And a different question: how would they know if I have overclocked my CPU or not? Assuming it doesn't die of overheating (which is when the PC would likely shut down or restart due to build-in security in the first place). How would they know that I HAVE voided the warranty?
     
  21. ShintaiDK

    ShintaiDK Lifer

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    A 3570 acually runs at 3.6Ghz on 3 and 4 cores, 3.7Ghz on 2 and 3.8ghz on 1 in terms of turbomode.
     
  22. BD231

    BD231 Diamond Member

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    You can definitely maintain a moderate oc based on " safe voltages " specific to your chip of choice and expect it to last far beyond its useful life span. The only people who need to worry about degradation are folks who run their CPU's at full loads for long periods of time which isn't the case for 99% of average joe desktop users. If you do a lot of multi-threaded video conversion or run apps like SETI or folding @ home which peg cpu's at 100% load you definitely don't want to run a higher voltage overclock.
     
  23. highend

    highend Member

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    I'm not an average Joe... I do video recording, video conversion, image editing, gaming, compilation works, sound-related works, uploading, compressing, decompressing, watch 1080p movies, and probably more stuff that I didn't think of right this moment. I do that all day, for over 12 hours usually.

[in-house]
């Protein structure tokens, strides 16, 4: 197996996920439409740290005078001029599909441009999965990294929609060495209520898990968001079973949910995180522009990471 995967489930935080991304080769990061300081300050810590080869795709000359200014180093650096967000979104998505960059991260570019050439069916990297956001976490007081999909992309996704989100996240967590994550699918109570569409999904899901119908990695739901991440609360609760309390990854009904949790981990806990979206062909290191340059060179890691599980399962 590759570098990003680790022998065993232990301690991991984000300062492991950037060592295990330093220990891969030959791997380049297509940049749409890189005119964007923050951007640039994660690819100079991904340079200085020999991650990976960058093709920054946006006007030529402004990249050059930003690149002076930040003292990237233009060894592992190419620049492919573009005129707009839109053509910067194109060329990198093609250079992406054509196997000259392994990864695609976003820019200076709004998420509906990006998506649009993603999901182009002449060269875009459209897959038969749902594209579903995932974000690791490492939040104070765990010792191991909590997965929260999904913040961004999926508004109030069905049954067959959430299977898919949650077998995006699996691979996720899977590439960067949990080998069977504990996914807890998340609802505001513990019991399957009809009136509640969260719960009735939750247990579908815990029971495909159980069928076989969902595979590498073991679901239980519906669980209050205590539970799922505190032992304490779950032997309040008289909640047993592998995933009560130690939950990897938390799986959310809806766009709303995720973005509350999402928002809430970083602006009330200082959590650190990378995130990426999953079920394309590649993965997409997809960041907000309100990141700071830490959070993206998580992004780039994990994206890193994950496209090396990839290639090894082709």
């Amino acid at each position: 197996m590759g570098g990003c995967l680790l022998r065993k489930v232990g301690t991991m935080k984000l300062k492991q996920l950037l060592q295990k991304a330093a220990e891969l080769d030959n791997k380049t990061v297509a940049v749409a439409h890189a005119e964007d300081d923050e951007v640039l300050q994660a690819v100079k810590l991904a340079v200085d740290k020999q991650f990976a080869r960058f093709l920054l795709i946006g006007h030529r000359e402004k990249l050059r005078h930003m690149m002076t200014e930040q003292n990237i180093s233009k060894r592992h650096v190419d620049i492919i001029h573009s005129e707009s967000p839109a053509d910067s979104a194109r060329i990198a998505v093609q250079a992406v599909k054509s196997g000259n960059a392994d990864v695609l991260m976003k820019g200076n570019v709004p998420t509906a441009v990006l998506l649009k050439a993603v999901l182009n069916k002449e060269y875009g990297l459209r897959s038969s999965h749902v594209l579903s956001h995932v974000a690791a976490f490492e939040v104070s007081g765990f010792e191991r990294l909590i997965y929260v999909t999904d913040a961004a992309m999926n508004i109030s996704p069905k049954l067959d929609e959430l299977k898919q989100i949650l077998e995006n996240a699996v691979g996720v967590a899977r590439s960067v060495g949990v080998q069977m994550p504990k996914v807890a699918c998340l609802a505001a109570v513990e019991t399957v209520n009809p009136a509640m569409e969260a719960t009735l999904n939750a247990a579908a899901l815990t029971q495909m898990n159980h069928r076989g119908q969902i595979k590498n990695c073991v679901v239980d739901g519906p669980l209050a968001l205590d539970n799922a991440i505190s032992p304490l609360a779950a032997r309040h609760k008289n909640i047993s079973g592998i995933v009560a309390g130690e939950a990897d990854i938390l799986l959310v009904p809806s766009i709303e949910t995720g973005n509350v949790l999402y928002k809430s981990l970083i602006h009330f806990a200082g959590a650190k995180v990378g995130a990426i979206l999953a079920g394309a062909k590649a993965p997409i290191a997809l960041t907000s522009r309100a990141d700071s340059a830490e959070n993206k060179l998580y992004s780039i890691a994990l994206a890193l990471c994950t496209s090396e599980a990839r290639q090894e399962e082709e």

My main priority for the resource utilization, however, is still gaming rather than lower time of encoding, etc..
     
  24. Arkaign

    Arkaign Lifer

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    As you encode/compress/etc, I'd recommend putting your $$ into a 2600K/2700K instead of 3570K. If you have a Micro Center around it will be very doable. Performance between both 2500K vs. 3570K and 2600K vs. 3770K is super close, and it's less of a crap-shoot to get a good stable OC out of a Sandy Bridge chip than an Ivy Bridge chip.

    Anyway, SB is cheaper, so you could conceivably get a 2600K for about the same price you're thinking of for that 3570K. The HT will help you given your list of uses. Also there are tons of used SB's out there from people who swapped them to Ivy.

    Ivy is the most underwhelming CPU release from Intel in a looooong time. It's not bad, it's just not really any better than SB for the most part, and even a step back in mfg quality. I've installed dozens of Ivys. Some have been great, some have been mediocre, some have been terrible (the worst was an unstable-at-stock 3770K).

    About the only reasons to definitely go Ivy :

    notebook (lack of IHS on those models alleviates a lot of problems)

    delidding

    going to use multiple GTX690 or 7970 X2s (PCI-Express 3.0 vs. 2.0 is moot for the most part, 0-2% performance gain, but I could see dual 690s or 7970 X2s widening that gap possibly).
     
  25. guskline

    guskline Diamond Member

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    Buy the Intel Performance tuning plan for $25. Buy the 3770k (or as Arkaign suggested 2600k/2700k) and overclock it using Intel's Overclock software. You should be set.